“Unencumbered by regulation, reticence to destroy legacy assets, or boomer brains that just don’t ‘get it,’ crypto is a $2-trillion disruptive force. I can validate that anybody over 50 has trouble understanding this stuff, and am fairly certain that the number of candles on the CEO’s office party birthday cake is inversely correlated to their understanding of crypto.”
I am over 50, but surprisingly managed to write a go-to post for investors on crypto—“Should you invest in cryptocurrency?” And I continue to receive some wonderful feedback from that post. Most importantly, the post helped readers “get it.”
I’ll admit that I don’t yet “get” the other crypto stuff. In fact, I’m starting to feel like an old guy who only invests in bitcoin, and not Ethereum, Dogecoin or Polkadot.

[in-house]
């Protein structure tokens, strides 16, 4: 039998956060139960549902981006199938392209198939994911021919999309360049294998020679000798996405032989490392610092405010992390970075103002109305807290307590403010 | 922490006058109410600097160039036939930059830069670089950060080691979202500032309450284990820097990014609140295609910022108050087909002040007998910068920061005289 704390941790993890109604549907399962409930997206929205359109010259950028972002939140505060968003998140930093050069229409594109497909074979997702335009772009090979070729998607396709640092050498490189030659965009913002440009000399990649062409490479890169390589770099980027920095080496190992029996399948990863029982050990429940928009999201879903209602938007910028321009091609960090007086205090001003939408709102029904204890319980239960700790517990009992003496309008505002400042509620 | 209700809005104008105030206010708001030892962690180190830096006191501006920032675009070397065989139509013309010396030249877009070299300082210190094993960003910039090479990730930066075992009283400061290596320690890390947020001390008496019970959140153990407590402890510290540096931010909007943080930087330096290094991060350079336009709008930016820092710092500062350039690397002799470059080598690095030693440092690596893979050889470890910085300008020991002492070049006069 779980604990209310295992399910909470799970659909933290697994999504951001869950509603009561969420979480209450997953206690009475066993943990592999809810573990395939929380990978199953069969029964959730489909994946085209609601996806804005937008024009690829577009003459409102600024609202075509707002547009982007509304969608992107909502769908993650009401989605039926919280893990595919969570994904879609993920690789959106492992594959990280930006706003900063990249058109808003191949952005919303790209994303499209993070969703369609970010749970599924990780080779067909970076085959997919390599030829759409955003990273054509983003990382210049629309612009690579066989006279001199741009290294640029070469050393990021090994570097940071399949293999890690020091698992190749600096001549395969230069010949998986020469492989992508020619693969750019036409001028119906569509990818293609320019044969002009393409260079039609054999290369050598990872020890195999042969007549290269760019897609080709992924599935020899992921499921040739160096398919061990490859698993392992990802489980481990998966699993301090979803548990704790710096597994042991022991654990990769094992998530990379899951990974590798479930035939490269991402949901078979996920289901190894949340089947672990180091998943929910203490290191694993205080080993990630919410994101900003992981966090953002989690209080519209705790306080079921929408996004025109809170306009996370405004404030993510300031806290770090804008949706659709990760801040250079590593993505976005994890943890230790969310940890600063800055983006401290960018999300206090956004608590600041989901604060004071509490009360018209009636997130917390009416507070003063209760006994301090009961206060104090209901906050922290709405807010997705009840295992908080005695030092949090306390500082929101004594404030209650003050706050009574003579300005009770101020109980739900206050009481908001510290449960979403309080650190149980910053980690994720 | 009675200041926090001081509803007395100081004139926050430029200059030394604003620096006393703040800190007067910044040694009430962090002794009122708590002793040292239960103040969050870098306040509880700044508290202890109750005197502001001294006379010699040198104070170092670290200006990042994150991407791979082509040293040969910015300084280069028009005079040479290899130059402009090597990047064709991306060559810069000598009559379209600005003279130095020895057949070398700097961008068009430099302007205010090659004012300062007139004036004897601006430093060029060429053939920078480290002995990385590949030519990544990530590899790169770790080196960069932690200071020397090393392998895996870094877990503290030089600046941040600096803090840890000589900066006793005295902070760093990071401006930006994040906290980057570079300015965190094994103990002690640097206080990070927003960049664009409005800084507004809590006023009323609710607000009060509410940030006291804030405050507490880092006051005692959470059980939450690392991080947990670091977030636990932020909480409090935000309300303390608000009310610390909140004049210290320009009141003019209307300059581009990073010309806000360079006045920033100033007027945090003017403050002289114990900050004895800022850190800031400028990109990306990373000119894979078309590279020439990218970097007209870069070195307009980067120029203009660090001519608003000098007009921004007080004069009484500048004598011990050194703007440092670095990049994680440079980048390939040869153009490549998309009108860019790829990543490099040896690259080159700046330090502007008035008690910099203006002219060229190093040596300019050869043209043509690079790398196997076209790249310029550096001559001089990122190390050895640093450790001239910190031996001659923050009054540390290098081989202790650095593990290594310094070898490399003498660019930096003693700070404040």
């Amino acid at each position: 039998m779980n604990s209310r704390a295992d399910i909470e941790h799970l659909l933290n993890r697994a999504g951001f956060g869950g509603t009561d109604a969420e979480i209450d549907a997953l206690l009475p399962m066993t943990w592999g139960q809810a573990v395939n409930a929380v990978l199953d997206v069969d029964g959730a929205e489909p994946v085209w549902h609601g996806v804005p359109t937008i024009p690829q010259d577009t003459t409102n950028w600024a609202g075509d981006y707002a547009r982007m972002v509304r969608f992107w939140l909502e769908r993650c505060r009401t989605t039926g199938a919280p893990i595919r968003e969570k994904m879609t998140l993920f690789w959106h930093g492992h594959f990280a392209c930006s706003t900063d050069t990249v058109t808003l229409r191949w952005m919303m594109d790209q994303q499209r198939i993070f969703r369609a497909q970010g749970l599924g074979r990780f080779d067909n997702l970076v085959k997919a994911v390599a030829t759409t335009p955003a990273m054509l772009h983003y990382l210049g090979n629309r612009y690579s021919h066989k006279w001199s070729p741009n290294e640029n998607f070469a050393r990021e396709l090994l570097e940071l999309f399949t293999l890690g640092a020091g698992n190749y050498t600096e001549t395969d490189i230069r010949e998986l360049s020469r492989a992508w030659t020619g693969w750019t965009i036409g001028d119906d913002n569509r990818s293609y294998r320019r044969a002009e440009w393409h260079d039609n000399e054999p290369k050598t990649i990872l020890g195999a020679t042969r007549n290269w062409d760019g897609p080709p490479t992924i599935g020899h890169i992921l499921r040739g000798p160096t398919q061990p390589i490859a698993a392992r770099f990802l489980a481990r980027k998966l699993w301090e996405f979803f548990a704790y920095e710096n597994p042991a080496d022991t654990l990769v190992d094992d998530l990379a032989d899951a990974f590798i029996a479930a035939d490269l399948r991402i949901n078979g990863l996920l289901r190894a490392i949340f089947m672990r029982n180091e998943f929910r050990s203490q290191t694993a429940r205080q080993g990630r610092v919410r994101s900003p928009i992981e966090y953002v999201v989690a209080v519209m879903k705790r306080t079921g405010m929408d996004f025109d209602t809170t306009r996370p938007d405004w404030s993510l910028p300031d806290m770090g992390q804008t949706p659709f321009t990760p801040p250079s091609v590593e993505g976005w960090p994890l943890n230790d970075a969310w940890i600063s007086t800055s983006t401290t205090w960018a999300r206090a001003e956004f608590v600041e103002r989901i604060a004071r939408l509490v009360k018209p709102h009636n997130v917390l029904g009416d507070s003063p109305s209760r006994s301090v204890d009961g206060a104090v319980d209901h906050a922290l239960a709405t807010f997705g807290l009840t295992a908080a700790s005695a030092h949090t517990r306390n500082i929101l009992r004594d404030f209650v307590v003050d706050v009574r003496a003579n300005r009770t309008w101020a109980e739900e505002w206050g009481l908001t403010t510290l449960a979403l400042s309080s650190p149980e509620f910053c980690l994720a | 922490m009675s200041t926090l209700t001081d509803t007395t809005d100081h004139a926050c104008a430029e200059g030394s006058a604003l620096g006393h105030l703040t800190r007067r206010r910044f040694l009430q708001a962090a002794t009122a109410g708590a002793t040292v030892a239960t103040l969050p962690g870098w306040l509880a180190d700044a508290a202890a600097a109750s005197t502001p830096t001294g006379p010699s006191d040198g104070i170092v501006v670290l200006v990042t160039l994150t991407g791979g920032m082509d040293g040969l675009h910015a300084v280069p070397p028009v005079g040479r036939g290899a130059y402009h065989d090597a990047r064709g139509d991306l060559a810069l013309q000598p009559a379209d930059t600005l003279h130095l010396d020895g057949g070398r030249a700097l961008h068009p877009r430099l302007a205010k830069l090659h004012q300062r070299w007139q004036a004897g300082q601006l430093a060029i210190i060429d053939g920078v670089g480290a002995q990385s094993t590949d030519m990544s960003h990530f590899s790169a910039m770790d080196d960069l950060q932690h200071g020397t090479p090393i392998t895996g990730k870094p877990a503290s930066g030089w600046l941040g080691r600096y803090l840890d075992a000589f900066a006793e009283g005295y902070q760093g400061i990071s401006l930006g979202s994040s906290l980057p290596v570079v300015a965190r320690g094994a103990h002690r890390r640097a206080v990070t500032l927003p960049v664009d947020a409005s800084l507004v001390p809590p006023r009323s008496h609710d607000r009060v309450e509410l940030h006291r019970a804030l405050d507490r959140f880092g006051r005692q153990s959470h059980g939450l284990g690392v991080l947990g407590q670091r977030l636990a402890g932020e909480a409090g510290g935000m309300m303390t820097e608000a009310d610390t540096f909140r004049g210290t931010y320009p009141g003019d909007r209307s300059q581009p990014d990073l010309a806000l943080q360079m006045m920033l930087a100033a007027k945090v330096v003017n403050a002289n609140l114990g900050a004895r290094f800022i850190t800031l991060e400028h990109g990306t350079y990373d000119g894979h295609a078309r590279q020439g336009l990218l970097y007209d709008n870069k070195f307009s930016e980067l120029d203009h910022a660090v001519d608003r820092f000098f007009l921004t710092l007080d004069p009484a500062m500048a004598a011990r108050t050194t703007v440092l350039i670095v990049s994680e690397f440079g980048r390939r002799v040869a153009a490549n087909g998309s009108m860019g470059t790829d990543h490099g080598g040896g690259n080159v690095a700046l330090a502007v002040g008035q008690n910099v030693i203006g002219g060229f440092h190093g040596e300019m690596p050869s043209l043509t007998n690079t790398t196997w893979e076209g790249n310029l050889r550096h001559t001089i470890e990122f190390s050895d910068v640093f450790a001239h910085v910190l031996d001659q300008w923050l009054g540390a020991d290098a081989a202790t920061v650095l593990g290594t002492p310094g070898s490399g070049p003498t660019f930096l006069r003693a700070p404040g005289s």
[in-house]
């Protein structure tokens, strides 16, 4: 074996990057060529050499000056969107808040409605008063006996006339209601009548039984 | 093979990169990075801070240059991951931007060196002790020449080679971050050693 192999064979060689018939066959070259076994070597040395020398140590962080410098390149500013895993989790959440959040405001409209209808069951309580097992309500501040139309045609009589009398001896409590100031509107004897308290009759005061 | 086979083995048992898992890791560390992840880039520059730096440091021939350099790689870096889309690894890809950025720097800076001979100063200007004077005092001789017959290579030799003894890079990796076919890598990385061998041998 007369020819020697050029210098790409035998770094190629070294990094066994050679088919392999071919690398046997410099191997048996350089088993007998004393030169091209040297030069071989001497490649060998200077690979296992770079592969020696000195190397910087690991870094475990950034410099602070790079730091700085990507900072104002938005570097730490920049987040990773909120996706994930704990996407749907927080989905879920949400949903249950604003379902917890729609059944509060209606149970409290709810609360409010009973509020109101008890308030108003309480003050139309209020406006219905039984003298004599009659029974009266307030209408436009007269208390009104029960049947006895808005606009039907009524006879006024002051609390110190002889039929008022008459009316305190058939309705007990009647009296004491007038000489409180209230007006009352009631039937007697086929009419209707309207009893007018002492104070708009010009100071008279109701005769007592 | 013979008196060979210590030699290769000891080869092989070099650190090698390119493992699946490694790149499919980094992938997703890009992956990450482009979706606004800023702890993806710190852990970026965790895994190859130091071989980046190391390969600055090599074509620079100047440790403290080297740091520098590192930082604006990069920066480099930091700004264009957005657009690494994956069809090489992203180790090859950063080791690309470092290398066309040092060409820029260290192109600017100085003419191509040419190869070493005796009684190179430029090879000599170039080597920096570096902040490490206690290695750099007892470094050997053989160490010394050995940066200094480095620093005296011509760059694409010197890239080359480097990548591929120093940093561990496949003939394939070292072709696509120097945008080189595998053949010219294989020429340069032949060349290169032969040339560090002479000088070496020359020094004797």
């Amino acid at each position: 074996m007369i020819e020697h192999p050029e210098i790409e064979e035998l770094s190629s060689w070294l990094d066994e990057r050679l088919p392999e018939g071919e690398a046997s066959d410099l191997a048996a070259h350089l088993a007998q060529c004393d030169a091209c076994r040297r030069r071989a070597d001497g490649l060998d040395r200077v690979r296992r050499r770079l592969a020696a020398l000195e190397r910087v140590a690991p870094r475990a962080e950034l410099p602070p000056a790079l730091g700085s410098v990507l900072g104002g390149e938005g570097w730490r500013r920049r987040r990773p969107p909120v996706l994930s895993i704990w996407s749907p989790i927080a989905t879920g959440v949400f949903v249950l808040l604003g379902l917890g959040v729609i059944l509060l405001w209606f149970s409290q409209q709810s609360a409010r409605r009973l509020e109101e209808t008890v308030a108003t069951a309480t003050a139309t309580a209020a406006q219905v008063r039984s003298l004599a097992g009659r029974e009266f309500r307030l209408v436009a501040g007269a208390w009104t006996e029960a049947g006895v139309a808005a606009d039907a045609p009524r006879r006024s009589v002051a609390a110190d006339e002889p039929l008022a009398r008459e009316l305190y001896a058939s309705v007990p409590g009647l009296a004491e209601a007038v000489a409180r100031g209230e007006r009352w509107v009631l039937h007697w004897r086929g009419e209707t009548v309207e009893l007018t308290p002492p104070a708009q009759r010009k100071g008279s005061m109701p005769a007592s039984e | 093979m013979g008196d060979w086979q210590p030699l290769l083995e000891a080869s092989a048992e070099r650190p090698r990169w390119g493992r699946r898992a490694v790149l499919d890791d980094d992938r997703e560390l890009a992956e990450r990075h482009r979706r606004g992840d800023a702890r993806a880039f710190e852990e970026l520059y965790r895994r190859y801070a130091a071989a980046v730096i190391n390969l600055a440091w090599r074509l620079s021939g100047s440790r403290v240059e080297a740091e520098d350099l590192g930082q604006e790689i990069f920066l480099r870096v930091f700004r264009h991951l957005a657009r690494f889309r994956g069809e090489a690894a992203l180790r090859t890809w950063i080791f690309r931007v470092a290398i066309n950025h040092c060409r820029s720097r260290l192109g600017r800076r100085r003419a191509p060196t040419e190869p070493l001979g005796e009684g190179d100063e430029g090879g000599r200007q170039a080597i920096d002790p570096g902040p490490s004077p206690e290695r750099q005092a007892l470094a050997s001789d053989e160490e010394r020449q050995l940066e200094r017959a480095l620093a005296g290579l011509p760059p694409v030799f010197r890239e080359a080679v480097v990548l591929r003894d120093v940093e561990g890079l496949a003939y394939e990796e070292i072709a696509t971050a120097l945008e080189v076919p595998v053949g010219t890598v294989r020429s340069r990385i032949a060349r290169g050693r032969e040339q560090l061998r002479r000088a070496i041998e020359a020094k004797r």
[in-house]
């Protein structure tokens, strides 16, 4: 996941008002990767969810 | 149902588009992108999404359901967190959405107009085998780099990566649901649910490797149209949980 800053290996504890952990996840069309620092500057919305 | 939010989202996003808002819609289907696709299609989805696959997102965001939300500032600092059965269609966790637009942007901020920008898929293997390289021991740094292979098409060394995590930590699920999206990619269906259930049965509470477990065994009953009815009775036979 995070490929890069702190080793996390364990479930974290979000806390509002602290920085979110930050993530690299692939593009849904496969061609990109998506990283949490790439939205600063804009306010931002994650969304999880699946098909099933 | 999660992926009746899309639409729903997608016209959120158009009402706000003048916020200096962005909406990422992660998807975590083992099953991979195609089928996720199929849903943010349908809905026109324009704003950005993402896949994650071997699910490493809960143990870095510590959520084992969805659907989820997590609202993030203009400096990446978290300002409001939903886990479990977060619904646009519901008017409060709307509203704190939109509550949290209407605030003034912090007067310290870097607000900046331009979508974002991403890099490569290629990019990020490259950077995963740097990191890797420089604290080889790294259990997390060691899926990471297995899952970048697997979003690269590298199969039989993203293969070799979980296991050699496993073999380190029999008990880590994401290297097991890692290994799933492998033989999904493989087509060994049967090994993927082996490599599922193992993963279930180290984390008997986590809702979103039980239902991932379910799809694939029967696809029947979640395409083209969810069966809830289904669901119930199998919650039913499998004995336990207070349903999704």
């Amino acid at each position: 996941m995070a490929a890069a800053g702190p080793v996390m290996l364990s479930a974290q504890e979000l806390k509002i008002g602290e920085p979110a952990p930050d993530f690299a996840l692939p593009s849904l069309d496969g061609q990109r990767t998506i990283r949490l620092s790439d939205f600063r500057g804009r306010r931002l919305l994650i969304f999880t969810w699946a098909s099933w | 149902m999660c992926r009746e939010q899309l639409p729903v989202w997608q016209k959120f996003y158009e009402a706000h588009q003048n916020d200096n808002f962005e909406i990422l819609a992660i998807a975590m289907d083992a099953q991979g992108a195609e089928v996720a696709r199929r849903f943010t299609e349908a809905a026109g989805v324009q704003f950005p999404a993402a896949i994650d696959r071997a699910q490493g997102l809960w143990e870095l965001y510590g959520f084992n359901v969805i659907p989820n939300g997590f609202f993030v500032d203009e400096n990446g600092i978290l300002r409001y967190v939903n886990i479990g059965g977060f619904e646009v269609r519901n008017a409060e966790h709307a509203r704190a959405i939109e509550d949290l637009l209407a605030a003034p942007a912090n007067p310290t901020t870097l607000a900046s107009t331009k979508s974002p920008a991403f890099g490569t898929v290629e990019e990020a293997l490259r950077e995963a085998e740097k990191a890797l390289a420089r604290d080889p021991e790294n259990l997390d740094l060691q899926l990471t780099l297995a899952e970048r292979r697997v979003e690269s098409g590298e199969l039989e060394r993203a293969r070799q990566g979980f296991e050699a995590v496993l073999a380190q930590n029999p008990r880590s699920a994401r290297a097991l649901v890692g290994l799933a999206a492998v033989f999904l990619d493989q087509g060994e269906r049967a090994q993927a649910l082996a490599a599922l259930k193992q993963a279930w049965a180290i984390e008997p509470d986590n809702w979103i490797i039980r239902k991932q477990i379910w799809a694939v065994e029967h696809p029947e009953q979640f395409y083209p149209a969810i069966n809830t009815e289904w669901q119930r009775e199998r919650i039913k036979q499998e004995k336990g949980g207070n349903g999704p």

How times have changed. Galloway adds…
“Crypto is firing on the walls of the world’s financial citadels. Naturally, the generation of leaders behind those walls is not inclined to acknowledge the Wildlings outside. But scoffing at novel technology, be it a mangonel, black powder, or blockchain, rarely ends well for the legacy asset holders. Bigger castles are already being erected on the hill just above the naysayers…in this case, in mere years vs. generations. It’s likely that on the day of its imminent public listing, Coinbase will be more valuable than Goldman Sachs.”
Things have value because enough people desire that “thing.” It can be purely subjective at times. And who is to say when and where folks are wrong in the things that they desire?
And the same can go for digital art. Non-fungible tokens, or NFTs, are all the rage these days. They might be digital, and that throws many for a loop; but they are also scarce. For each NFT, there will only be one or limited quantities available.